Cinnamon Apple Chai Kombucha Recipe

Kombucha has long been a staple in health-conscious circles because of its gut-friendly probiotics. Chai, with its rich heritage and tasty blend of spices, has warmed many a soul on a chilly afternoon. But what happens when these two beloved beverages merge? The result is a tasty and healthy soda that you can make at home.

Chai kombucha, a fusion of the tangy, effervescent lightly-fermented tea known as kombucha and the aromatic spices of traditional Indian chai, is a perfect marriage of sweet, spicy, rich flavors. According to recipe developer Ksenia Prints of At the Immigrant's Table, this recipe combines the health benefits of kombucha, which may include managing blood sugar levels and helping with heart health, with the comforting spices found in chai, such as cinnamon, cardamom, and ginger, to create a refreshingly unique drink.

Our cinnamon-apple chai kombucha not only supports digestive health but also offers a flavorful twist to your hydration routine. Whether you're a seasoned kombucha maker or a health-conscious soda lover curious about taking their first steps in the world of kombucha brewing, this chai kombucha recipe might become your new favorite drink.

Gather the ingredients for chai kombucha

Making your first batch of chai-infused kombucha starts with an active SCOBY, which stands for the symbiotic culture of bacteria and yeast that is at the heart of kombucha's transformative magic. To feed this culture, we will need to brew tea from black tea bags, which will serve as the base, and add sugar, the fuel for fermentation. To infuse the chai flavors, you'll incorporate sliced gala apples and an aromatic mix of cinnamon sticks, whole cloves, crushed cardamom pods, and a touch of ground ginger. Whole black peppercorns will add a subtle, spicy kick.

Step 1: Brew the tea

Brew 1 gallon of black tea by combining the tea bags, sugar, and boiling water.

Step 2: Let the tea cool

Allow the tea to cool to room temperature, about 2 hours.

Step 3: Discard the tea bags

Remove the tea bags and discard.

Step 4: Transfer tea and SCOBY to a large jar

Pour the cooled tea into a clean, sanitized glass jar and carefully add the SCOBY.

Step 5: Cover the jar

Cover the jar with a clean cloth or coffee filter and secure it with a rubber band.

Step 6: Leave for the first fermentation

Place the jar in a warm, dark area and allow it to ferment for 7-10 days, or until it reaches your desired level of tartness (the length of the brewing time can vary by the season and the temperature in the room; taste the tea and stop the brewing when it is tart and sweet enough to your liking).

Step 7: Remove the SCOBY

Once the first fermentation is complete, carefully remove the SCOBY from the jar and set it aside.

Step 8: Strain the tea into two jars

Strain the kombucha into two clean, sanitized 1-quart glass jars, leaving about 2 inches of headspace at the top.

Step 9: Add the flavorings

Divide the sliced gala apples, whole cinnamon sticks, whole cloves, crushed cardamom pods, ground ginger, and black peppercorn evenly between the jars.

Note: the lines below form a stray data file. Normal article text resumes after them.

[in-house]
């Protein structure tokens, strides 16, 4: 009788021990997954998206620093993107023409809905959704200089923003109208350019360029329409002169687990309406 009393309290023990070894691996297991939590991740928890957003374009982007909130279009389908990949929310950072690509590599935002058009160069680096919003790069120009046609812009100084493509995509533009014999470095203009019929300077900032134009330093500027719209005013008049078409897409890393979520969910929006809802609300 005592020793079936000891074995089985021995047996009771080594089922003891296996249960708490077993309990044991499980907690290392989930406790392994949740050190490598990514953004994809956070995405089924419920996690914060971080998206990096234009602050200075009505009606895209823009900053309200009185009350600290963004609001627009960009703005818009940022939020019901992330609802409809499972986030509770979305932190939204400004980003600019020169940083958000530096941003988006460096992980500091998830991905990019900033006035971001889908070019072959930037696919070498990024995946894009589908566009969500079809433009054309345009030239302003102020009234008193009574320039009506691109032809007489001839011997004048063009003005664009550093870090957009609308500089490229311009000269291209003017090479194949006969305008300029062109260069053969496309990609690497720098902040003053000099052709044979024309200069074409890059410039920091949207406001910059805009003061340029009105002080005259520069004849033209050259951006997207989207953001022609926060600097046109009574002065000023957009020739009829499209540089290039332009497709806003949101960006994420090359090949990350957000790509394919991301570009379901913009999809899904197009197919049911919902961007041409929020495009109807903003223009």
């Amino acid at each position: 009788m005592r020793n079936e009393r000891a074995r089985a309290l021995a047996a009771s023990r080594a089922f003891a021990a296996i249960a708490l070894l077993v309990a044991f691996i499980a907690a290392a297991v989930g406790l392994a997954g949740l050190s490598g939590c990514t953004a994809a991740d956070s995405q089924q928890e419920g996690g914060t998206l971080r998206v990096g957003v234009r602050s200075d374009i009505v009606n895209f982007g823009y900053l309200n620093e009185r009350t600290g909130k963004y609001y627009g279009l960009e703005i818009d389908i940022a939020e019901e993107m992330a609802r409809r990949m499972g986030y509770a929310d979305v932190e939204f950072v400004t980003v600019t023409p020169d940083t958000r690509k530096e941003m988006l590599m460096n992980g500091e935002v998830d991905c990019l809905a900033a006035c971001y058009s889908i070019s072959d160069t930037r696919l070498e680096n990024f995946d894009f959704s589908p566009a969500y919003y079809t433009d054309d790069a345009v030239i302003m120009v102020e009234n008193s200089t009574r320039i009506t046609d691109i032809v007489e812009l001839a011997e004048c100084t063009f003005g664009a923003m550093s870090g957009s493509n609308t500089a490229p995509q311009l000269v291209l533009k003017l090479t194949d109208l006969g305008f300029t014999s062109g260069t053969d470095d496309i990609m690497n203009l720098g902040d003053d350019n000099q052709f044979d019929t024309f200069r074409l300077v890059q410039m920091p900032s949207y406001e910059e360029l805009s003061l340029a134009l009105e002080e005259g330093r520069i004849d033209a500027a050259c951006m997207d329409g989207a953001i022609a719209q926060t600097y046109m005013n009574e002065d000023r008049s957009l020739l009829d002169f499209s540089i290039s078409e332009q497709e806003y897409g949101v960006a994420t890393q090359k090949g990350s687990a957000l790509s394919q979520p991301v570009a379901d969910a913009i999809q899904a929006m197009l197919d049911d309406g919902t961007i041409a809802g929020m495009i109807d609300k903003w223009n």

Step 10: Seal the jars for the second fermentation

Tightly seal the jars with a lid and allow the kombucha to ferment for an additional 3-5 days at room temperature to infuse the kombucha with the flavors of the apples and spices.

Step 11: Taste the kombucha

Taste the kombucha periodically to monitor the flavor development.

Step 12: Strain the apples and seasonings

Once the kombucha has reached the desired flavor, carefully strain out the apples and spices from the liquid.

Step 13: Transfer the kombucha to bottles

Pour the flavored kombucha into glass bottles, leaving about 1 inch of headspace at the top of each bottle.

Step 14: Seal the bottles and let carbonate

Tightly seal the bottles and allow them to carbonate at room temperature for 1-3 days, depending on the desired level of carbonation.

Step 15: Serve the kombucha

To serve, pour the chilled kombucha into glasses, garnished with a cinnamon stick or apple slice if desired. Keep leftover kombucha in bottles in the fridge.

How sweet should kombucha be, and can I adjust the amount of sugar used in this recipe?

The sweetness of kombucha is a matter of personal preference but also a crucial component in the fermentation process. The sugar added to kombucha isn't just for taste — it's the fuel that the SCOBY consumes to create the beverage's characteristic tang and fizz. In most kombucha recipes, a cup of sugar to a gallon of tea is the recommended starting point. This amount is designed to ensure that the SCOBY has enough food to ferment properly, resulting in a balance of sweetness and acidity. If you generally prefer less sweet drinks, you can consider reducing the sugar content to about ¾ cup. This slight adjustment will yield a drink that is less sweet while still providing enough energy for the SCOBY to work effectively. It's important to note, though, that decreasing the sugar too much can impede the fermentation process, leaving you with a flat and under-fermented brew. 

It's a delicate balance to strike, and finding the right level for your taste might require some experimentation. Remember, the longer you wait, the less sweet and more tangy your drink will become. As the SCOBY digests the sugar, the sweetness will naturally diminish over time, so tasting your kombucha at different stages of fermentation can help you determine the ideal point to halt the process for your desired sweetness level.

What is a SCOBY and where can I get one?